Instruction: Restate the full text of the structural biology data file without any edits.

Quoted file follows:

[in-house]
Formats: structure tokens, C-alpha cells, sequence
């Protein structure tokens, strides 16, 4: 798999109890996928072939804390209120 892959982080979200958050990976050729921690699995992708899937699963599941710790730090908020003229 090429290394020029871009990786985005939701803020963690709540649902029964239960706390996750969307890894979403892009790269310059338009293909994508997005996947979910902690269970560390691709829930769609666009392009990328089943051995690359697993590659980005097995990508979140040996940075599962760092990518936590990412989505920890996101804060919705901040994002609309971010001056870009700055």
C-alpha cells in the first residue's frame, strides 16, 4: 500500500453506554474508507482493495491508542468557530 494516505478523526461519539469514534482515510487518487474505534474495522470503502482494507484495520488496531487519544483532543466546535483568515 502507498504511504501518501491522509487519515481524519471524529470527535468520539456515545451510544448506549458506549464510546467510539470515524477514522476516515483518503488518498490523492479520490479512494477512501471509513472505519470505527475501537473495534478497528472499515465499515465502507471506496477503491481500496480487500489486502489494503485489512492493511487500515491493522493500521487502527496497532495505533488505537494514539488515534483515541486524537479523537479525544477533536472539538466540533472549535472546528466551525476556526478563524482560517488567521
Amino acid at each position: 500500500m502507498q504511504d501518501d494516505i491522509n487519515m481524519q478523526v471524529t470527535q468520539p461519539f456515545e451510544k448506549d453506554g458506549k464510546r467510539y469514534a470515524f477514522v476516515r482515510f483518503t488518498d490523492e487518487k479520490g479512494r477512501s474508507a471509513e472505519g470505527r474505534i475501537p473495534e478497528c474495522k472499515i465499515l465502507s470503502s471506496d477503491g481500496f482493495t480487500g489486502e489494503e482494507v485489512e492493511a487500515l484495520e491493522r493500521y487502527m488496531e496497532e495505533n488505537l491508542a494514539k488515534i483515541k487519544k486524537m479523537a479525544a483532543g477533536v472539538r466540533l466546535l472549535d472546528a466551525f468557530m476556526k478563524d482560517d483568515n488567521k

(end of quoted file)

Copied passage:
[in-house]
Formats: structure tokens, C-alpha cells, sequence
């Protein structure tokens, strides 16, 4: 798999109890996928072939804390209120 892959982080979200958050990976050729921690699995992708899937699963599941710790730090908020003229 090429290394020029871009990786985005939701803020963690709540649902029964239960706390996750969307890894979403892009790269310059338009293909994508997005996947979910902690269970560390691709829930769609666009392009990328089943051995690359697993590659980005097995990508979140040996940075599962760092990518936590990412989505920890996101804060919705901040994002609309971010001056870009700055």
C-alpha cells in the first residue's frame, strides 16, 4: 500500500453506554474508507482493495491508542468557530 494516505478523526461519539469514534482515510487518487474505534474495522470503502482494507484495520488496531487519544483532543466546535483568515 502507498504511504501518501491522509487519515481524519471524529470527535468520539456515545451510544448506549458506549464510546467510539470515524477514522476516515483518503488518498490523492479520490479512494477512501471509513472505519470505527475501537473495534478497528472499515465499515465502507471506496477503491481500496480487500489486502489494503485489512492493511487500515491493522493500521487502527496497532495505533488505537494514539488515534483515541486524537479523537479525544477533536472539538466540533472549535472546528466551525476556526478563524482560517488567521
Amino acid at each position: 500500500m502507498q504511504d501518501d494516505i491522509n487519515m481524519q478523526v471524529t470527535q468520539p461519539f456515545e451510544k448506549d453506554g458506549k464510546r467510539y469514534a470515524f477514522v476516515r482515510f483518503t488518498d490523492e487518487k479520490g479512494r477512501s474508507a471509513e472505519g470505527r474505534i475501537p473495534e478497528c474495522k472499515i465499515l465502507s470503502s471506496d477503491g481500496f482493495t480487500g489486502e489494503e482494507v485489512e492493511a487500515l484495520e491493522r493500521y487502527m488496531e496497532e495505533n488505537l491508542a494514539k488515534i483515541k487519544k486524537m479523537a479525544a483532543g477533536v472539538r466540533l466546535l472549535d472546528a466551525f468557530m476556526k478563524d482560517d483568515n488567521k